But she did not suffer from loneliness. She had books and work in plenty, and it was even something of a relief, though she never owned it, to be apart from Daisy for a little. They never disagreed, but always at the back of her mind there lay the consciousness of a gulf between them.
She was at first somewhat anxious lest Nick should feel called upon to entertain her, and should invite her to accompany him and Olga upon some of their expeditions. But he did not apparently think of it, and she was always very emphatic in assuring Olga that she was enjoying her quiet time.
She and Nick had not met for some weeks, and she began to think it more than probable that they would not do so during Daisy’s absence. Under ordinary circumstances this expectation of hers would doubtless have been realised, for Nick had plainly every intention of keeping out of her way; but the day of emergency usually dawns upon a world of sleepers.
The brooding heat culminated at last in an evening of furious storm, and Muriel speedily left the dinner-table to watch the magnificent spectacle of vivid and almost continuous lightning over the sea. It was a wonder that always drew her. She did not feel the nervous oppression that torments so many women, or if she felt it she rose above it. The splendour of the rising storm lifted her out of herself. She had no thought for anything else.
For more than half an hour she stood by the little sitting-room window, gazing out upon the storm-tossed water. It had not begun to rain, but the sound of it was in the air, and the earth was waiting expectantly. There seemed to be a feeling of expectation everywhere. She was vaguely restless under it, curiously impatient for the climax.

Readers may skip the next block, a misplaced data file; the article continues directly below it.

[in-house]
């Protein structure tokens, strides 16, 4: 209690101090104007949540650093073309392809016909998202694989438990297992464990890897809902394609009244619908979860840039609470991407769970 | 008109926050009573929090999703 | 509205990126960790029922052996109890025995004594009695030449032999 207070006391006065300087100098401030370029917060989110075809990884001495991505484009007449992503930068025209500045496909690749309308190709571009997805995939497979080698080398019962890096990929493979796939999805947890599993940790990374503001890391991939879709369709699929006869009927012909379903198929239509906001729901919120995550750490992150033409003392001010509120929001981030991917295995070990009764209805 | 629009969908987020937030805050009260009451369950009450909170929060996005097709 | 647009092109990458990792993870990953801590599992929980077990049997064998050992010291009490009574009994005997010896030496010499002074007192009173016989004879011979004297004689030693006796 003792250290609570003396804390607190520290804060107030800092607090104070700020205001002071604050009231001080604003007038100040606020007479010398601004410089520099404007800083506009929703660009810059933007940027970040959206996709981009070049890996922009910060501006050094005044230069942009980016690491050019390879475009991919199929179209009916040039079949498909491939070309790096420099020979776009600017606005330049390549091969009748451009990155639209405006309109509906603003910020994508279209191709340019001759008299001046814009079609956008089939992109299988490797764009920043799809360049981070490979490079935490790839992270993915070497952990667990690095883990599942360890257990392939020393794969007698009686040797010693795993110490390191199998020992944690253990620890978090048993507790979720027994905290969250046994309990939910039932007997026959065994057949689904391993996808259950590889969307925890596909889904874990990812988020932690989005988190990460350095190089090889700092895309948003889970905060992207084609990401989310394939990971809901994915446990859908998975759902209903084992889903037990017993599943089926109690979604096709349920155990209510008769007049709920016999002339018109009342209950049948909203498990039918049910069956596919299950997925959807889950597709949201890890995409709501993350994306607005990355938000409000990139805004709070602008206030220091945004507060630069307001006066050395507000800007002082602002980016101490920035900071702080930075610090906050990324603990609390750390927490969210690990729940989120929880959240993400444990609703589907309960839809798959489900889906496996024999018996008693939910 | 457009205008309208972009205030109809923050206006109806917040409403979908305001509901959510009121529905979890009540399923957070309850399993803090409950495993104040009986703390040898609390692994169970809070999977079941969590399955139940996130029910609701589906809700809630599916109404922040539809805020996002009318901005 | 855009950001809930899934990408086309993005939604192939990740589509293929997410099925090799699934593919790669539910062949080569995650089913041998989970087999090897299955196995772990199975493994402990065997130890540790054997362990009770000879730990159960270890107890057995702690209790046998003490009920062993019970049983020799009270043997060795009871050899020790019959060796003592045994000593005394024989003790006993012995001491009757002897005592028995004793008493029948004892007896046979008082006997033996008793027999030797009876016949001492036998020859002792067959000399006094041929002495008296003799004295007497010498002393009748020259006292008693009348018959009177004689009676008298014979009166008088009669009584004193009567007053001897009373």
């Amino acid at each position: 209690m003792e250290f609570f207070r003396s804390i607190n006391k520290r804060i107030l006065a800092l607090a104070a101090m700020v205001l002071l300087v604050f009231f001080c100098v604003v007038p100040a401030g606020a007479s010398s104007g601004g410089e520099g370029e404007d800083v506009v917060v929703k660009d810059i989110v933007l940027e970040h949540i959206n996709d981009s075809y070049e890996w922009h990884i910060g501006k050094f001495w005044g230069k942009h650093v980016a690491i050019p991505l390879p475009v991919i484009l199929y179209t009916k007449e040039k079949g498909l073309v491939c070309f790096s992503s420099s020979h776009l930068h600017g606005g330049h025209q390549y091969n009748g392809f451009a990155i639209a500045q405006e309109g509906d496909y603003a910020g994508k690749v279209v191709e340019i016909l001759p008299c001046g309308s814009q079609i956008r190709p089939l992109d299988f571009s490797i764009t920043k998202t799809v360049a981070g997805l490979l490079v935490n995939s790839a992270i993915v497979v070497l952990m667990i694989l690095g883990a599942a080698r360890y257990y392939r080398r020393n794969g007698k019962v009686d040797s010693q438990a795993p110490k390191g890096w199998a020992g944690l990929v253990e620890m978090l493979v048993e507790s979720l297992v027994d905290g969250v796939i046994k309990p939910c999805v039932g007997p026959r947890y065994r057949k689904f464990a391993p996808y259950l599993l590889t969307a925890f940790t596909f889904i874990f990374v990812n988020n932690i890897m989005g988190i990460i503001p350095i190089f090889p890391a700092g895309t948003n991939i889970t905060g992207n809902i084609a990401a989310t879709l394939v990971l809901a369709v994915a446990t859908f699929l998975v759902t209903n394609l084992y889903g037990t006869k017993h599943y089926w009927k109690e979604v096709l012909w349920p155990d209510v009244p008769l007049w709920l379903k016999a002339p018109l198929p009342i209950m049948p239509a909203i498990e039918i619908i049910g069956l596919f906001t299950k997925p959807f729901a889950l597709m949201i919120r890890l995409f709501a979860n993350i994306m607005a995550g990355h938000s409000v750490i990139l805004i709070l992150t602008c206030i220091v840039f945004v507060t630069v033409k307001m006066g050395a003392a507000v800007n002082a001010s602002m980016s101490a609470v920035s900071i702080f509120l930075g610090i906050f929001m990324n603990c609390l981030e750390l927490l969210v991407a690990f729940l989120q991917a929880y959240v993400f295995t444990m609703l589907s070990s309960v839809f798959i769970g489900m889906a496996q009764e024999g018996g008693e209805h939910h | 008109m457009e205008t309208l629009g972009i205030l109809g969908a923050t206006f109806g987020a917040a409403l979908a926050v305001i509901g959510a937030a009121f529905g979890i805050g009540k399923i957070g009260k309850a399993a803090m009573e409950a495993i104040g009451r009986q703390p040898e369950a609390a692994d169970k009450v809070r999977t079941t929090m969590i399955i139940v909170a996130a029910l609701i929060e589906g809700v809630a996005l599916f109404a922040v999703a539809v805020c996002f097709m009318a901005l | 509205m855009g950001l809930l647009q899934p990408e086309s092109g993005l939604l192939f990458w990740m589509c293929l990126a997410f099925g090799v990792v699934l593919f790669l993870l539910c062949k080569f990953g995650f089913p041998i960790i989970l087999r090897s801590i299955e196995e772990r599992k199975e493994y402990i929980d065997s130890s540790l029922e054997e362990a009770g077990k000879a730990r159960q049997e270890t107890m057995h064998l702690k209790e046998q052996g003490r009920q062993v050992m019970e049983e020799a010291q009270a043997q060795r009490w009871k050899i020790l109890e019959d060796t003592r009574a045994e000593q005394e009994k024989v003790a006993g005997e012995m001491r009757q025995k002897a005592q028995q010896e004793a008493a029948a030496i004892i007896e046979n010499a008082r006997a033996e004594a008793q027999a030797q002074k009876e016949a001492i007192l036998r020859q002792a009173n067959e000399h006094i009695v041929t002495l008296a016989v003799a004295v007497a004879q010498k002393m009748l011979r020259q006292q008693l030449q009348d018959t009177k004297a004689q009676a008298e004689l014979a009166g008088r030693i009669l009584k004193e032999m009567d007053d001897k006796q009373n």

It came at last, so suddenly, so blindingly, that she reeled back against the curtain in sheer, physical recoil. The whole sky seemed to burst into flame, and the crash of thunder was so instantaneous that she felt as if a shell had exploded at her feet. Trembling, she hid her face. The world seemed to rock all around her. For the first time she was conscious of fear.
Then as the thunder died into a distant roar, the heavens opened as if at a word of command, and in one marvellous, glittering sheet the rain burst forth.
She lifted her head to gaze upon this new wonder that the incessant lightning revealed. The noise was like the sharp rattle of musketry, and it almost drowned the heavier artillery overhead. The window was blurred and streaming, but the brilliance outside was such that every detail in the little garden was clear to her notwithstanding. And though she still trembled, she nerved herself to look forth.
An instant later she sprang backwards with a wild cry of terror. A face—a wrinkled face that she knew—was there close against the window-pane, and had looked into her own.